Renata Buziak has lived in Australia for almost 20 years but carries with her visions of her childhood in her homeland Poland. These memories of a far distant place both in time and space she has cultivated to find form and meaning in the present. Ironically through a process of decay, Buziak aims to revive and explore this territory between the real and the imagined, for both the gardens of her memories and Buziak’s photographs are regenerated paradoxically through a process of decomposition. Buziak literally has traveled back to Poland and used plants from areas near her hometown of Janów Lubelski, rotting them into the photographic paper, the magical medium of memory. Employing chance, microbes, time and specific plants she aims to evoke and find contemporary forms for the emotional landscapes of her childhood in Poland.
These memories from her time as a child living in a small town in Poland became inspiration for this series of photographic works. ‘Summer gardening work, the preparation of cornflower wine, bon fires, the smell of hay and ash, sunlight filtered through the trees or the canvas of a tent, backyards full of vegetables and fruit, piles of coal and a cellar full of preserves in preparation for a long winter, as well as long walks to school through fields covered with white crispy snow’. These are the words that Buziak has used to describe her recollections and it is this emotional space, this childhood intensity, to which she is trying to give form.
The titles Summer’s Offerings, Bon fire, Farming fields, Cornflower wine, Over the Lagoon and Hay & Ash suggest a romanticised childhood but she uses this energy and these thoughts to drive her more physically grounded work as she prepares her small boxed gardens in warm dark environments using plant cuttings, moisture and millions of microbes on a gelatinous base of photographic paper. These grounded small fetid terrarium gardens, a far echo of the mythical landscapes of childhood memory, act to transform the materials through decomposition and further then by the process of scanning, editing and printing.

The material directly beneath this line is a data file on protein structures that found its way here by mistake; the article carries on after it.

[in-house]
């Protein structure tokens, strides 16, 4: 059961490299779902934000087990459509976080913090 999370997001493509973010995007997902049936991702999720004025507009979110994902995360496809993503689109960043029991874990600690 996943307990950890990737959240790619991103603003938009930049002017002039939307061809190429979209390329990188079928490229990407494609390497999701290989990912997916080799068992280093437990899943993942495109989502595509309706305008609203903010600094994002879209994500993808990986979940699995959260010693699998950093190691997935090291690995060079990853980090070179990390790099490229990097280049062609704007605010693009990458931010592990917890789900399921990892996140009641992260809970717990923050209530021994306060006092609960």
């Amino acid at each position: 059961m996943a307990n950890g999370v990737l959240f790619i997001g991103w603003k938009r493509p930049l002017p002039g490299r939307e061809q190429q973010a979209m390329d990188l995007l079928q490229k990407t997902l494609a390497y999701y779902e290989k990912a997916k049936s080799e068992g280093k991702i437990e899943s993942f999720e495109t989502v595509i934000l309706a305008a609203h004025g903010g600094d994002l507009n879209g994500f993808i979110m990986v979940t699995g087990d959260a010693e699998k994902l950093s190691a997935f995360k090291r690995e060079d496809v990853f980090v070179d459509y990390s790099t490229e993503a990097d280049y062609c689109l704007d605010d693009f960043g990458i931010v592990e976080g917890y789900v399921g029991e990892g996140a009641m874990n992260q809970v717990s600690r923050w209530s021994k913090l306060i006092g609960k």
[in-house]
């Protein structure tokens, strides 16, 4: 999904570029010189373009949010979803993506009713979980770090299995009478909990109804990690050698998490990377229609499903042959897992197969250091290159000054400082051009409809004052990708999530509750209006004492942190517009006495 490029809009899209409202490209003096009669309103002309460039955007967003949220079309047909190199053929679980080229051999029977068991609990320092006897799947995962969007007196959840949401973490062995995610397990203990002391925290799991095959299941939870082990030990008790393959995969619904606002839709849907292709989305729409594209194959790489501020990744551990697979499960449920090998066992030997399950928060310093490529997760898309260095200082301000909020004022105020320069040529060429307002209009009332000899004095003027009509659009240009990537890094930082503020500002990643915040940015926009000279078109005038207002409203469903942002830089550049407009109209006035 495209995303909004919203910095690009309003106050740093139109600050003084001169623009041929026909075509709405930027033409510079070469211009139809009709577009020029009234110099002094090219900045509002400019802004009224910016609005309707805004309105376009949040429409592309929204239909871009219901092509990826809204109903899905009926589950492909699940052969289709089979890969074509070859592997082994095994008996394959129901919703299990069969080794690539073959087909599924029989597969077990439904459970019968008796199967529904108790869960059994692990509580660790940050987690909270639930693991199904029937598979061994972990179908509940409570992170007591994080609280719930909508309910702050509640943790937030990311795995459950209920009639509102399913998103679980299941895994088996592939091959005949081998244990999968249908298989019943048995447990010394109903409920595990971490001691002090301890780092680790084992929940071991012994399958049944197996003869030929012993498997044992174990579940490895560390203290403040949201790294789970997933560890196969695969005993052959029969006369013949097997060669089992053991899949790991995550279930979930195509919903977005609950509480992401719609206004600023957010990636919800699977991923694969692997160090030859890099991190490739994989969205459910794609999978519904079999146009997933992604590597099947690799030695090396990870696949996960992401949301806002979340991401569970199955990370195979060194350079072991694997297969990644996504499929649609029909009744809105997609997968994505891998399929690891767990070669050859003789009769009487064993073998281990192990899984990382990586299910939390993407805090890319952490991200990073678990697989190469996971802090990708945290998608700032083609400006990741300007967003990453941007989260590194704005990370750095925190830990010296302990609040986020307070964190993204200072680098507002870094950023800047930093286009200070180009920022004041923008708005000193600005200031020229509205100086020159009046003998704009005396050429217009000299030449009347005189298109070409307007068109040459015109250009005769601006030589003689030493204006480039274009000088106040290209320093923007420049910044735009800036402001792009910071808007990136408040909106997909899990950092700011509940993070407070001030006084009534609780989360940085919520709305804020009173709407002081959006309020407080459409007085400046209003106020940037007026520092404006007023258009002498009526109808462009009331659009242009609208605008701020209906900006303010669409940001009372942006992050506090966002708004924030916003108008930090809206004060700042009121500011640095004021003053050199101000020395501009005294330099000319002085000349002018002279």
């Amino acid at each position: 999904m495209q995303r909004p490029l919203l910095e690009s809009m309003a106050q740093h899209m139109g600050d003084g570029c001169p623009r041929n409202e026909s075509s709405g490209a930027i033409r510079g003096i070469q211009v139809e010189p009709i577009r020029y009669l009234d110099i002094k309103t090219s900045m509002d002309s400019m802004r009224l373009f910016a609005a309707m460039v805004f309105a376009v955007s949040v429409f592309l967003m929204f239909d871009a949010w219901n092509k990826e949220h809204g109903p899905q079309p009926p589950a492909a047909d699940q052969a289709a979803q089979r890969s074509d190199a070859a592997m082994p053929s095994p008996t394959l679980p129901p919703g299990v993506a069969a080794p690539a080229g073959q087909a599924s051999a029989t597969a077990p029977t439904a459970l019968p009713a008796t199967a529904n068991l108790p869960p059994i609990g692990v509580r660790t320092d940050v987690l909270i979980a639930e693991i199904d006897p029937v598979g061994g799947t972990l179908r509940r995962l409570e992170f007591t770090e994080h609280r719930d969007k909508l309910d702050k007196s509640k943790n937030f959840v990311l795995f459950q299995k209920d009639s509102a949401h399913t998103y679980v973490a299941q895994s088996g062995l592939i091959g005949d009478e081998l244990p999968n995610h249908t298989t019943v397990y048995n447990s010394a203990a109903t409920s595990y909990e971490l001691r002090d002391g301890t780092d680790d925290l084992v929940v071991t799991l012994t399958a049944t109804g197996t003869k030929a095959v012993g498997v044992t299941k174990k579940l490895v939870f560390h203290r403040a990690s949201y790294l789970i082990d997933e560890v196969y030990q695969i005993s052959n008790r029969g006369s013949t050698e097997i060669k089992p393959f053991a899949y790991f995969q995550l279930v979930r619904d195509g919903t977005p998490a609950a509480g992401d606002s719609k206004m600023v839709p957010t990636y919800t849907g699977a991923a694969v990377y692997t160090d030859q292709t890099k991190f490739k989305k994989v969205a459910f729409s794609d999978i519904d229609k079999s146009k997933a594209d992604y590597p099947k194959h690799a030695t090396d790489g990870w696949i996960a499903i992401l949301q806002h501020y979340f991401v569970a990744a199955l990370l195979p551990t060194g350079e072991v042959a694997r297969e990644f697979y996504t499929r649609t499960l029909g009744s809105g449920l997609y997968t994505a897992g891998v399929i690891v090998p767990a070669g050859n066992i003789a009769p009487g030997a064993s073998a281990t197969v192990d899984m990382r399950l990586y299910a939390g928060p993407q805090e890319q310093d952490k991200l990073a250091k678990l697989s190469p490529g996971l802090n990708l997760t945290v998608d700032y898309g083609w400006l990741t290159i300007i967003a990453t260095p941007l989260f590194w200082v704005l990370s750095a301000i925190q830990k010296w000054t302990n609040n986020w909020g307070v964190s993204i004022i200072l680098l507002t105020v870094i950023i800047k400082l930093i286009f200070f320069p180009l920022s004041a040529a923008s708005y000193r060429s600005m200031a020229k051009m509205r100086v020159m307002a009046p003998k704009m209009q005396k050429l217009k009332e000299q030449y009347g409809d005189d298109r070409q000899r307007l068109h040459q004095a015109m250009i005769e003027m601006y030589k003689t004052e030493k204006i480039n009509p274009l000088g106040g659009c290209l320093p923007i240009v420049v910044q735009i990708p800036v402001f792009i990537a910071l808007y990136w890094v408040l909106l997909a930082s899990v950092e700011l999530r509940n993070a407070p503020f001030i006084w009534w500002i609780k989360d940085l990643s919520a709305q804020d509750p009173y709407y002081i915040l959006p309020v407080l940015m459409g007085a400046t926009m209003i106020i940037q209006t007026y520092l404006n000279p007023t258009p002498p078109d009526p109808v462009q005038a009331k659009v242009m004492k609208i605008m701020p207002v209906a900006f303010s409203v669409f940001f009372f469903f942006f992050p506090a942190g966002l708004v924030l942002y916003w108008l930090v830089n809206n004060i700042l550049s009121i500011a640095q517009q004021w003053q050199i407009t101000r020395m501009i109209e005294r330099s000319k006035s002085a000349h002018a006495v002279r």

The photographic artworks of Sigmar Polke and Daro Montag also privilege the idea of process and residue. Polke, employing chemical reactions and chance, both before and after the camera shutter is released, constructs evocative images that keep changing even in their exhibited form. Also the efforts of Daro Montag who working with the premise that the natural world may be better understood through a study of interactive processes engages the assistance of wind, rain, micro-organisms, plants, insects, toads and other living matter. It is the indexical traces that create then, the art object or event.
Eyeing the works from Buziak’s Afterimage Series, the viewer recognises plant parts and organic structure, and the distance we are given to the decomposed objects is welcome. But in the hands of Renata Buziak, the process of decay creates beautiful and richly seductive images. The abstraction of nature and the abstract nature of the work, that is, the image and the object, ultimately speak as one voice in this work. Photographic interpretations of organic material that is dissolving and morphing speak as an image of process, in this case, a photographic print at a point of development.
8 to 19 May, 2013
Tales of the Puddle (Opowieści Kałuży), archival pigment on Hahnemühle Torchon paper, 50 x 250cm
Farming Fields (Pola Uprawne), archival pigment on Hahnemühle Torchon paper
Courtesy the artist and ANCA Gallery